Supermarine Spitfire Mk. 18

by Phil Ludolph

 

 

Background

Regrettably, I had never built a Spitfire in 1/48th scale and I had always wanted a model of the Griffon engine version so the hunt was on for a suitable model.

My choice was the Spitfire F. Mk. 18, the so called "Super Spitfire" as it was the final Spitfire mark using the original elliptical wing. I ended up choosing the 1/48 Academy XIVe kit to convert into a Mk. 18 Spitfire as this seemed appropriate. This aircraft did not see W.W.II service but was used in the Anti-terrorist war activities in Malaya during the 1950's.

The aircraft's role was mostly support missions for ground troops where they conducted operation Firedog missions to raid terrorist camps. Aviation artist Jim Mitchell, produced a very dramatic painting of two (2) 60 Squadron Spits flying low & very fast over a village which was a major inspiration for this project.



Building the Model

The model that I chose to build the Super Spitfire FR MkXVIII was the Academy Spitfire XIVE in 1/48th scale as it was the only game in town.

Unfortunately, this kit has had a lot of bad press for being inaccurate in outline and shape etc... from many of the Spitfire buffs. But I found the kit an excellent build; challenging to say the least. When I viewed this model in the box it had finely engraved panel lines and it was molded in grey plastic. A very nice kit and it lends itself to correction work easily. The FR Mk 18 version of the Spitfire was the last Spitfire with the original classic elliptical wing and with the overall shape I was fairly pleased with Academy's representation.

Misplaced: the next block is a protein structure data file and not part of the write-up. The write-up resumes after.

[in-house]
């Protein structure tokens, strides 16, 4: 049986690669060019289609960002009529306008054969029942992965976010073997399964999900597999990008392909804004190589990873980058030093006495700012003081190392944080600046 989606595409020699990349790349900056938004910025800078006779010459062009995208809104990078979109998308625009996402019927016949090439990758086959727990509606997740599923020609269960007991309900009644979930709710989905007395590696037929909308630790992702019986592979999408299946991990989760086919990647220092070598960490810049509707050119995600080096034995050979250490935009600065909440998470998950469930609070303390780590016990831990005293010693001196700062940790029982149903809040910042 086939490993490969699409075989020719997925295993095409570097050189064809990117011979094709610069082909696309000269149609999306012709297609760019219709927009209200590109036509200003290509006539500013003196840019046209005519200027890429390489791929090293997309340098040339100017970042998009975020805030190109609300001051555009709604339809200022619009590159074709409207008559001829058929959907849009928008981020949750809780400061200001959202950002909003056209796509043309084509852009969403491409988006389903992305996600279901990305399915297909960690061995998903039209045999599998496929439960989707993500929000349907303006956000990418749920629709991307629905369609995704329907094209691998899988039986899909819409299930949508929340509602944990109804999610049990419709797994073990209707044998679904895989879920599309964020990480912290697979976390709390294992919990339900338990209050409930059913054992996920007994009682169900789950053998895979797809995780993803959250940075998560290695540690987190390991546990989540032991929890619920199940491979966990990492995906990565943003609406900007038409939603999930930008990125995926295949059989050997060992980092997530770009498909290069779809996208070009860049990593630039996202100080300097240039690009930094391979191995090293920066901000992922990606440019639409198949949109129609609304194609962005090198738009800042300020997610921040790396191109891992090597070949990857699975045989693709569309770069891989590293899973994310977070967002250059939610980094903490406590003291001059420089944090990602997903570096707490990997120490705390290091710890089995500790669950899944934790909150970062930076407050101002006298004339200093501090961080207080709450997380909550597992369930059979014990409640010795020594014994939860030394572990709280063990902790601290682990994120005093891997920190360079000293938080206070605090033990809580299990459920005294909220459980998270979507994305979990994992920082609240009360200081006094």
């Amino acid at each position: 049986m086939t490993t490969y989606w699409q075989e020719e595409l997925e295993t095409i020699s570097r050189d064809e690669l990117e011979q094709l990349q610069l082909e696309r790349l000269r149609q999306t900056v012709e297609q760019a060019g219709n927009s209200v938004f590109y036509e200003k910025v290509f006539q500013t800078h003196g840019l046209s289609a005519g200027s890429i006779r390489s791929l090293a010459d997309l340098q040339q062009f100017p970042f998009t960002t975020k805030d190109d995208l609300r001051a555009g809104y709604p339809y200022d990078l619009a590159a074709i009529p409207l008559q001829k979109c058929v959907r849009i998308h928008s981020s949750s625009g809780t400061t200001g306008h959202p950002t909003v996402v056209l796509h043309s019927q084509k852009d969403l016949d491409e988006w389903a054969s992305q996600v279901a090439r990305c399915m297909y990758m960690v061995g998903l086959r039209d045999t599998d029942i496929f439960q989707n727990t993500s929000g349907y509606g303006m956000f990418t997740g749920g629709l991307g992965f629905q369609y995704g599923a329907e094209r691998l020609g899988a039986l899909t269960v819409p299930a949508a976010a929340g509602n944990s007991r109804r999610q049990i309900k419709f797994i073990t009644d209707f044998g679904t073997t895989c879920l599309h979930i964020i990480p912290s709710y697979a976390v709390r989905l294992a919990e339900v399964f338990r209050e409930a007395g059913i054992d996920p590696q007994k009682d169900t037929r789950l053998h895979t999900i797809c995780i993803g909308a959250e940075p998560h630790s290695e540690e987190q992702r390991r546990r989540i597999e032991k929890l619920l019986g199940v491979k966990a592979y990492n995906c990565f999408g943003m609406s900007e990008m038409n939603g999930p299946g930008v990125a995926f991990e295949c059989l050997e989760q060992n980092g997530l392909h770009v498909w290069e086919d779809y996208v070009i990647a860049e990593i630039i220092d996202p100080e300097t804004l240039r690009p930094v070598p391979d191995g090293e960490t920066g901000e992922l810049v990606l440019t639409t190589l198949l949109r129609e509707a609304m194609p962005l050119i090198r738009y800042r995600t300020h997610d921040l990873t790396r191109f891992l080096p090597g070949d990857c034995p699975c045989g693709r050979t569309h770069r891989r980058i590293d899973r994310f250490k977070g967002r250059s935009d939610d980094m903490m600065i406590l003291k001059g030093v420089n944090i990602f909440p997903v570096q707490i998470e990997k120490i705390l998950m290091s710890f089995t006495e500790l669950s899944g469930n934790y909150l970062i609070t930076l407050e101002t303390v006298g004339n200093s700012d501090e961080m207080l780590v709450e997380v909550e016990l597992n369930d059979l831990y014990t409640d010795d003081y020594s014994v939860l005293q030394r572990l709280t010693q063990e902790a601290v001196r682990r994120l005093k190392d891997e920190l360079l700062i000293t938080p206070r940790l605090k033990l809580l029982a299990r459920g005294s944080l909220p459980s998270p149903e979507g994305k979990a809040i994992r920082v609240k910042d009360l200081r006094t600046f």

However the fuselage looked a little tall, cowling/rocker covers incorrectly shaped and the spinner large........but I think with a little work eventually it looks like a Spitfire; what do you guys think?

To build the MkXVIII the Academy Spitfire was going to mean some sort of conversion/correction set was going to be needed to handle the kit corrections and enlarged rudder. At the time the only accessible conversion set was the KMC set (48-4021) for the Spitfire MkXIV c/e (regrettably no longer available) which does assist in the correction of the deficiencies of the original kit. Additionally, this Spitfire was to have a ground attack configuration to include a center line bomb rack, six (6) outer wing zero length rocket rails and smaller wing bomb racks.